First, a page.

- In 2015, small businesses in the United States employed an estimated 58.9 million American workers, or 47.5 percent of the nation's private workforce.
- Largest shares = fewer than 100 employees. The small businesses that employed 100 people or less had the largest share of employment amount small businesses.
- Employment increased by nearly 2 percent. In 2018, employment amongst small businesses increased by 1.8 percent, which is an increase of 1 percent from the prior year.
- Increase in proprietors. In 2016, the number of small business proprietors increased by 2.3 percent.
- In 2015, small businesses were responsible for creating 1.9 million net jobs. Organizations that employed 20 people or less had the largest gains, as they added an estimated 1.1 million net jobs.
- There were 5.7 million loans that were value less than $100,000 issued by lenders in the United States in 2016. These loans were issued under the Community Reinvestment Act.
- Small business owners that were self-employed at the incorporated businesses that they owned reported a median income of $50,347 in 2016.
- Small business owners that were self-employed at the unincorporated businesses that they owned reported a median income of $23,060 in 2016.
Small Business Insurance Information
In the business world, there are many risks faced by company's every day. The best way that business owners can protect themselves from these perils is by carrying the right insurance coverage.
The The National Association of Insurance Commissioners (NAIC) is the U.S. standard-setting and regulatory support organization. Through the NAIC, state insurance regulators establish standards and best practices, conduct peer review, and coordinate their regulatory oversight.
Commercial insurance is particularly important for small business owners, as they stand to lose a lot more. Should a situation arise - a lawsuit, property damage, theft, etc. - small business owners could end up facing serious financial turmoil.
According to the SBA, having the right insurance plan in place can help you avoid major pitfalls. Your business insurance should offer coverage for all of your assets. It should also include liability and casual coverage. The SBA recommends the following insurance plans for small business owners:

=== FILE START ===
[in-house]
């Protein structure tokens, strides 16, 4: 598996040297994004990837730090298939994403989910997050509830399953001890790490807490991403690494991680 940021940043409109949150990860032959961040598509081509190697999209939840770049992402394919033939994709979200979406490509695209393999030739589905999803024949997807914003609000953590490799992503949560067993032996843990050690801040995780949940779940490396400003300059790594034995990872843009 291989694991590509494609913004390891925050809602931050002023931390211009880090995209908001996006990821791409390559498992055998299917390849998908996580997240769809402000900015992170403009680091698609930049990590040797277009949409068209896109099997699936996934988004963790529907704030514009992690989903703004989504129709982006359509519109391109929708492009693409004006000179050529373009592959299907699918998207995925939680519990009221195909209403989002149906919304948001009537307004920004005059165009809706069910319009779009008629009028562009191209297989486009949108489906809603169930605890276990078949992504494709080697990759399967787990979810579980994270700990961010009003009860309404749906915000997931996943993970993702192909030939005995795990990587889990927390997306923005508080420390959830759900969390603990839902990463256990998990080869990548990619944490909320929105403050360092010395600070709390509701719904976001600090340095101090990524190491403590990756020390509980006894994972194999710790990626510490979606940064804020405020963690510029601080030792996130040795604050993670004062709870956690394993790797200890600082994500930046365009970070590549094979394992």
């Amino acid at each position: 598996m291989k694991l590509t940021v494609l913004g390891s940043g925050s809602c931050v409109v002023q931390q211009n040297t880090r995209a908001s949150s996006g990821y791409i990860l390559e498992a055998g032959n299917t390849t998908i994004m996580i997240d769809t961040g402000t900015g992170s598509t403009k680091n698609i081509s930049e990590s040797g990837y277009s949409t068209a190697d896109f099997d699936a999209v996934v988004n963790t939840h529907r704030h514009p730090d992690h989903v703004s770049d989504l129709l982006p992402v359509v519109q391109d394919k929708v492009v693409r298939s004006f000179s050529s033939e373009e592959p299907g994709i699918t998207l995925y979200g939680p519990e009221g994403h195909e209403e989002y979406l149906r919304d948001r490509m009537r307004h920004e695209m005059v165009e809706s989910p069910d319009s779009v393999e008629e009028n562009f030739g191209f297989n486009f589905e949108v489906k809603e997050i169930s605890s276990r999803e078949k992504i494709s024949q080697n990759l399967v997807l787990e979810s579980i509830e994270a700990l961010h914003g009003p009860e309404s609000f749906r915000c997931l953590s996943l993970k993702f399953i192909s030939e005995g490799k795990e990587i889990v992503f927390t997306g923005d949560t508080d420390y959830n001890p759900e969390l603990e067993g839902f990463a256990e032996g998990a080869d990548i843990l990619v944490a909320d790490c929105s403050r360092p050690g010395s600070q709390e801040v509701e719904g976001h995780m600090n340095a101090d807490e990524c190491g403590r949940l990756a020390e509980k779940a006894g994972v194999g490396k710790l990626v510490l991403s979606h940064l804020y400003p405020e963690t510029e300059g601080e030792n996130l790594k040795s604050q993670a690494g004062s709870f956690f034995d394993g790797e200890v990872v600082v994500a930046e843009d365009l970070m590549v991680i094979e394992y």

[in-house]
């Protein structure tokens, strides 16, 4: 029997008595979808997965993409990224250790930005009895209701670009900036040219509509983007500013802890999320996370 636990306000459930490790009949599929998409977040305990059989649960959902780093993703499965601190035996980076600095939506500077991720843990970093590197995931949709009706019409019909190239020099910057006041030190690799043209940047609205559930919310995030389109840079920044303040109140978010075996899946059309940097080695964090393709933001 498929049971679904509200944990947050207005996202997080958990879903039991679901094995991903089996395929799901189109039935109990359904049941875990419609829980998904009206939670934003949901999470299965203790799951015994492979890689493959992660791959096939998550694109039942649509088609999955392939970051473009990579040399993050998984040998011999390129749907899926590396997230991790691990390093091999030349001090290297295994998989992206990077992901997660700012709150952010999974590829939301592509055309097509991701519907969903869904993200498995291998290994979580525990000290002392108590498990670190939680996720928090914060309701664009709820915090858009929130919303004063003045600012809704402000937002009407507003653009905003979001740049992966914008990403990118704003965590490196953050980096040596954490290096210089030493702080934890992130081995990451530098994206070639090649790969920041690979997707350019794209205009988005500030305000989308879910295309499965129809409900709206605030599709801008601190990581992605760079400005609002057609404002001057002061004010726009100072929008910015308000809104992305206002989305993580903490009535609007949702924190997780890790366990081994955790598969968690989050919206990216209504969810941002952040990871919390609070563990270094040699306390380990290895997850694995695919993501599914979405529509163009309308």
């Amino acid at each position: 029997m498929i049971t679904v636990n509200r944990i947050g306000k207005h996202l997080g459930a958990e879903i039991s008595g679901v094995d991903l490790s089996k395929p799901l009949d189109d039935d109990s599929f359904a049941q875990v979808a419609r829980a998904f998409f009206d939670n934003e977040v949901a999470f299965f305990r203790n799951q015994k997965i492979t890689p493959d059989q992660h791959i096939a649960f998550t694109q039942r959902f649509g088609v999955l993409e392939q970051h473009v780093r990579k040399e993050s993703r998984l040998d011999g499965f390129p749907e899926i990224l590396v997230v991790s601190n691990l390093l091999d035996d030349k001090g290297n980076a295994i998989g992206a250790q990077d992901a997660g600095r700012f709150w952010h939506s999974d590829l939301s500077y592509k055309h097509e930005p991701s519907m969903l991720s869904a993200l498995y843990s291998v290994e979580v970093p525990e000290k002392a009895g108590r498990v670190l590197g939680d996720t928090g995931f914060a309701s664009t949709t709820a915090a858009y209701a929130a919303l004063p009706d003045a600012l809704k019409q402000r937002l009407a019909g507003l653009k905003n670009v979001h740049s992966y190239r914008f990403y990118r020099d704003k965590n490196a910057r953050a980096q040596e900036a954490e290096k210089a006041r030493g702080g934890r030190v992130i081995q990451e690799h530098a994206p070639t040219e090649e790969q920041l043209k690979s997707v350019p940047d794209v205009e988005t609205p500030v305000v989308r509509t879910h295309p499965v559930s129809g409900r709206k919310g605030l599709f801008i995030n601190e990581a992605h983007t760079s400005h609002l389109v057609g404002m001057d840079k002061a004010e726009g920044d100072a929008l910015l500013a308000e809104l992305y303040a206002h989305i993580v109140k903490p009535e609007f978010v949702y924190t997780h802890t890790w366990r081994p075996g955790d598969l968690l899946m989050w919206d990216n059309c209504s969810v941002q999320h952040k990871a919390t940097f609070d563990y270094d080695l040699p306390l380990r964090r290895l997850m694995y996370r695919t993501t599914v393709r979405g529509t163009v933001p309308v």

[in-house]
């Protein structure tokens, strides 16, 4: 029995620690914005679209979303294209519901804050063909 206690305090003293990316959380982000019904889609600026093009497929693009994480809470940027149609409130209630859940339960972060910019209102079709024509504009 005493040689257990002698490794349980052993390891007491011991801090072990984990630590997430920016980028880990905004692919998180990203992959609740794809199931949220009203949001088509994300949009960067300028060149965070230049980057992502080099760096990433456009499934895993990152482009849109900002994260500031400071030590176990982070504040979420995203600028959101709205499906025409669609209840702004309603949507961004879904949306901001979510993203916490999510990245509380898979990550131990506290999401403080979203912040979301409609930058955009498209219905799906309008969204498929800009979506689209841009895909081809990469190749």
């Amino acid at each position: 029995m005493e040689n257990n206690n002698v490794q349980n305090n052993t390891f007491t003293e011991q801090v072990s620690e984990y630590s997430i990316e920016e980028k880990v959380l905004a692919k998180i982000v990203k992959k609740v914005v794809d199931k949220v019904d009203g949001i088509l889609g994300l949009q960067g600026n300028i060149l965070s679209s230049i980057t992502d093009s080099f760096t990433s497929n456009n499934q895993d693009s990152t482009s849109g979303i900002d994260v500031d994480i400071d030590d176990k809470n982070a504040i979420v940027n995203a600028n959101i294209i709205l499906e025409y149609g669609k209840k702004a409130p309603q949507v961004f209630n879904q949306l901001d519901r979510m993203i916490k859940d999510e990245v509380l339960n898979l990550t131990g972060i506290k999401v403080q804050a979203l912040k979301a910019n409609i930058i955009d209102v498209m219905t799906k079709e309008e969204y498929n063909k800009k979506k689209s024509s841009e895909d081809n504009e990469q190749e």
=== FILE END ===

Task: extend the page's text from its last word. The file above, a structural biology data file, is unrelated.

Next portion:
- Commercial Property Insurance: In the case of an unplanned disaster - fire, flood, vandalism, theft, etc. - this type of coverage will help you avoid paying for the damage out of your own pocket. Even if you rent the property, you should still carry commercial property insurance.
- Commercial Liability Insurance: In the event that a legal situation arises - a negligence lawsuit, for example - commercial liability coverage will provide financial protection. It will cover the cost of legal defense fees, court fees, and even moneys that may be awarded.
- Commercial Auto Insurance: If you operate a vehicle for any activities that are related to your business - transporting and/or delivering goods, or meeting with clients - commercial auto insurance is legally required for businesses of all sizes, including small businesses.
Additional Resources For Retail Insurance
Read valuable small business retail insurance policy information. In a retail business, you need to have the right type of commercial insurance coverage so that your store, employees, and inventory are protected.
- Adult Novelty
- Appliance & Electronics Store
- Art Gallery
- Bicycle Shop
- Book Store
- Bridal Shop
- Candy Confectionery Store
- Carpet Store
- Clothing Store
- Collectibles Memorabilia Store
- Convenience Store
- Cosmetics Store
- Dry Cleaning
- Equipment Rental
- Funeral Home
- Furniture Store
- Gift Store
- Hardware Store
- Home Improvement Store
- Hotel Motel
- Ice Cream Shop